Questioning the Cause
PANDAS has its skeptics, who see it as more of a hypothesis than a real disorder. One is neurologist Roger Kurlan, M.D., director of the movement disorders program at Atlantic Neuroscience Institute at Overlook Medical Center, in Summit, New Jersey. He calls studies linking strep and PANDAS flawed, contending that their evidence has been mostly anecdotal and unreliable. "It's not uncommon for tics and OCD to wax and wane," he says. Parents often take their child to the doctor when her symptoms have peaked, he adds, so the fact that they subside after treatment with antibiotics doesn't prove anything. Dr. Kurlan isn't convinced that symptoms come on as suddenly as parents report, either. Most children diagnosed with PANDAS, he says, have had prior tics or obsessive-compulsive symptoms, often for months or years. "The so-called 'onset' is just more severe."
This begs the question: Why is PANDAS linked to strep? "Because strep is extremely common, it can be connected to almost anything," says Dr. Kurlan. Back in the 1950s, researchers tried to lay blame for autism on strep, he notes.
Even PANDAS advocates don't know how common it really is. Some experts estimate it affects 10 to 30 percent of children with OCD (OCD affects 1 to 2 percent of children). Others believe that figure is much higher. Researchers are trying to pinpoint which kids are most susceptible. "Studies have shown that both autoimmune and developmental disorders can increase the risk of OCD and tics," says Tanya Murphy, M.D., professor of pediatrics and psychiatry at the University of South Florida, in Tampa. "So can birth complications, such as maternal infection at birth, prolonged labor, prematurity, and low Apgar scores. And children who have ADHD may have a higher risk."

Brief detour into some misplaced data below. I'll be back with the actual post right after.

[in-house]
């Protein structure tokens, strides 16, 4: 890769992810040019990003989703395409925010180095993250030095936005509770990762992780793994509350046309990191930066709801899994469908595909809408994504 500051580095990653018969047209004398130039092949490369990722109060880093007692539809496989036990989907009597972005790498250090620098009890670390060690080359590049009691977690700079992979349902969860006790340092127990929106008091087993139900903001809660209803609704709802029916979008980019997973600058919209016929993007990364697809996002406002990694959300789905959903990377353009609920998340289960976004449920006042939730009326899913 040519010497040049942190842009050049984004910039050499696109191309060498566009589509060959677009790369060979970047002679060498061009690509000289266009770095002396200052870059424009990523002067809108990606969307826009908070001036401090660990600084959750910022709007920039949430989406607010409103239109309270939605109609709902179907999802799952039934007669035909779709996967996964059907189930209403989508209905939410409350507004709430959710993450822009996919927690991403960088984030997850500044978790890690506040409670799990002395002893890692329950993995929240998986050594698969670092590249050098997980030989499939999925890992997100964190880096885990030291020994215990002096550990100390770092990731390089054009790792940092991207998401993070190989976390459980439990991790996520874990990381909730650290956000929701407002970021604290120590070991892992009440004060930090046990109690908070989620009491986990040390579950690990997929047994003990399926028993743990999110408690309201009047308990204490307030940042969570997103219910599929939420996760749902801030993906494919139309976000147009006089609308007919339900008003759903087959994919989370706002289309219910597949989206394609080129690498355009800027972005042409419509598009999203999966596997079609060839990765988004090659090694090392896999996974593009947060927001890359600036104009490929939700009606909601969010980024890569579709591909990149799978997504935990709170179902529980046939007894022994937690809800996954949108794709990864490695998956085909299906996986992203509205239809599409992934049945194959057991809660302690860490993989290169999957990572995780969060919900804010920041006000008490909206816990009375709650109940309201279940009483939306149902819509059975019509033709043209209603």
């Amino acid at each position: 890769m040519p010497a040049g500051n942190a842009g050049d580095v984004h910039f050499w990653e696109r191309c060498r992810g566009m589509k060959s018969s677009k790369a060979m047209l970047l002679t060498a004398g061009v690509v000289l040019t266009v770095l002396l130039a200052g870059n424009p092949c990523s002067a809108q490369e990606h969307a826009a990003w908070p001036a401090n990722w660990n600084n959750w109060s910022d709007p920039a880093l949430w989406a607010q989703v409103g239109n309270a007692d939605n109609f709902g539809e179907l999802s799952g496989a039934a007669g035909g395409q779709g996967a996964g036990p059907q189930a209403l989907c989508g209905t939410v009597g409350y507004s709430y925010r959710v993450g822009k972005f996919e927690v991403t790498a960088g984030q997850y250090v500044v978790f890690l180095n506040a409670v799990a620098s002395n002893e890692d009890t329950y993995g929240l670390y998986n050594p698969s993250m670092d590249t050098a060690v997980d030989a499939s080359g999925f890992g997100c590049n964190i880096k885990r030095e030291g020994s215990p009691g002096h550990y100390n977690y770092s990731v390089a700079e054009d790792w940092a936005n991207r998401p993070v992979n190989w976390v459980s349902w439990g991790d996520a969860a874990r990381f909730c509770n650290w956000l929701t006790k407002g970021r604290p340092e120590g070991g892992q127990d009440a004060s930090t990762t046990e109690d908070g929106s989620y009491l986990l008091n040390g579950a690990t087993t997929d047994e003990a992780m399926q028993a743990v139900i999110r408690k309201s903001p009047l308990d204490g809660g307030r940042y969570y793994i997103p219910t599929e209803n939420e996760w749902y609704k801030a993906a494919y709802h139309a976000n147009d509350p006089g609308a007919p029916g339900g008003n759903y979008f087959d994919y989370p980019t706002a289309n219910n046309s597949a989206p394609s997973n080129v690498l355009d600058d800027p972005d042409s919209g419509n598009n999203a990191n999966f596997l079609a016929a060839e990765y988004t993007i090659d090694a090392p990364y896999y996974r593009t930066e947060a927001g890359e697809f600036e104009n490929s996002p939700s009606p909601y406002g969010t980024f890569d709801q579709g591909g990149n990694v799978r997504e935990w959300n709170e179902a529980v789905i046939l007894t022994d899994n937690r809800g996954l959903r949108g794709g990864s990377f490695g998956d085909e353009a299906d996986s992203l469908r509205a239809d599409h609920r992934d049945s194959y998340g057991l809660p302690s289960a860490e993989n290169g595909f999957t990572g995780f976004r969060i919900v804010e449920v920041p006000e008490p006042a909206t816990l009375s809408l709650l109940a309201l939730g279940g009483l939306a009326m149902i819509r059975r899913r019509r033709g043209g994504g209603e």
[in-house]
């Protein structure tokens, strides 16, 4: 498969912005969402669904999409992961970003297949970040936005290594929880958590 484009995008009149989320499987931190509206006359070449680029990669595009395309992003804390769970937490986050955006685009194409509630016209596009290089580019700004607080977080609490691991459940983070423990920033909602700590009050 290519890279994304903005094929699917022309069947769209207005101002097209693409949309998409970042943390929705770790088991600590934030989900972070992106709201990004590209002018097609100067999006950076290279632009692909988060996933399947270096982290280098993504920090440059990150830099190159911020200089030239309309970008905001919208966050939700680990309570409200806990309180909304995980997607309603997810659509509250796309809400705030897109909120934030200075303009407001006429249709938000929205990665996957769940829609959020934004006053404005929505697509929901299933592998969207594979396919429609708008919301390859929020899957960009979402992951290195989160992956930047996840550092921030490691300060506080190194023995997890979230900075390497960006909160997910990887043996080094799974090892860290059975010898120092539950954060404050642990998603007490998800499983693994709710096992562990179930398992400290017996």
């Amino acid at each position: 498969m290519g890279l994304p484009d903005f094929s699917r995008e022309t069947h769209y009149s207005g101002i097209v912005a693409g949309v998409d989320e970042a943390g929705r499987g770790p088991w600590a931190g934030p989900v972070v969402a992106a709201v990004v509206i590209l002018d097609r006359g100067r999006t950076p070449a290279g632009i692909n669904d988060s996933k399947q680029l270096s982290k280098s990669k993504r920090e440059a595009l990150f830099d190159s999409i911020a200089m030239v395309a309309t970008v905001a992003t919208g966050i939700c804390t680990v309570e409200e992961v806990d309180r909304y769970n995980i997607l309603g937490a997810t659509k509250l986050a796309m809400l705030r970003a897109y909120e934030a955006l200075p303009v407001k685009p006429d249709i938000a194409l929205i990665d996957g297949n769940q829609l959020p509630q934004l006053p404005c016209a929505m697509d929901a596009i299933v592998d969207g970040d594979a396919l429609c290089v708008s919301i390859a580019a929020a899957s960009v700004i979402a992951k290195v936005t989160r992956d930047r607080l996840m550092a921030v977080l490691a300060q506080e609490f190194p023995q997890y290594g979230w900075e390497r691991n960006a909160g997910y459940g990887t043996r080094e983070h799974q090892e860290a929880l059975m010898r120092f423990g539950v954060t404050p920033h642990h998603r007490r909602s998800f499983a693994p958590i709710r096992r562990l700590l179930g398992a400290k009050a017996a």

One reason parents and doctors don't connect strep or other potential infection triggers like mycoplasma (which causes walking pneumonia) to a sudden change in a child's behavior is because there's often a lag, from one to six weeks. Also, many cases of strep are never even diagnosed. Without clear criteria to diagnose PANDAS, there continues to be controversy not only surrounding its existence but the methods used to treat it.
Some doctors, including Dr. Murphy, prefer antibiotics as a first line of treatment. Antibiotics kill strep bacteria, putting the brakes on the antibodies that are meant to attack strep but in PANDAS mistakenly target the brain instead. Some children improve dramatically, particularly those with severe symptoms, says Dr. Murphy. She writes a one-month prescription and then monitors her patient's progress. Others write scrips for a full year's supply before discussing more invasive, costly treatments. Those would be plasmapheresis, a "blood-cleaning" procedure that removes the harmful antibodies, and intravenous immunoglobulin (IVIG) therapy, thought to boost the immune system by delivering concentrated amounts of antibodies from healthy blood donors. A study in The Lancet showed both procedures to be effective in treating strep-induced OCD and tics, and a study at NIMH to replicate those results is currently underway.
But IVIG isn't for everyone. "Just as you wouldn't use a very strong antidepressant in someone with mild depression, you'd only use IVIG for kids whose anxiety is so profound that it doesn't get better with antibiotics," says Rosario Trifiletti, M.D., Ph.D., a neurologist in Ramsey, New Jersey. The procedure is expensive; the cost is based on a child's body weight -- in general, $1,000 per every 10 pounds -- and usually isn't covered by insurance. Unfortunately, without standard guidelines for treatment, IVIG is at risk of overuse.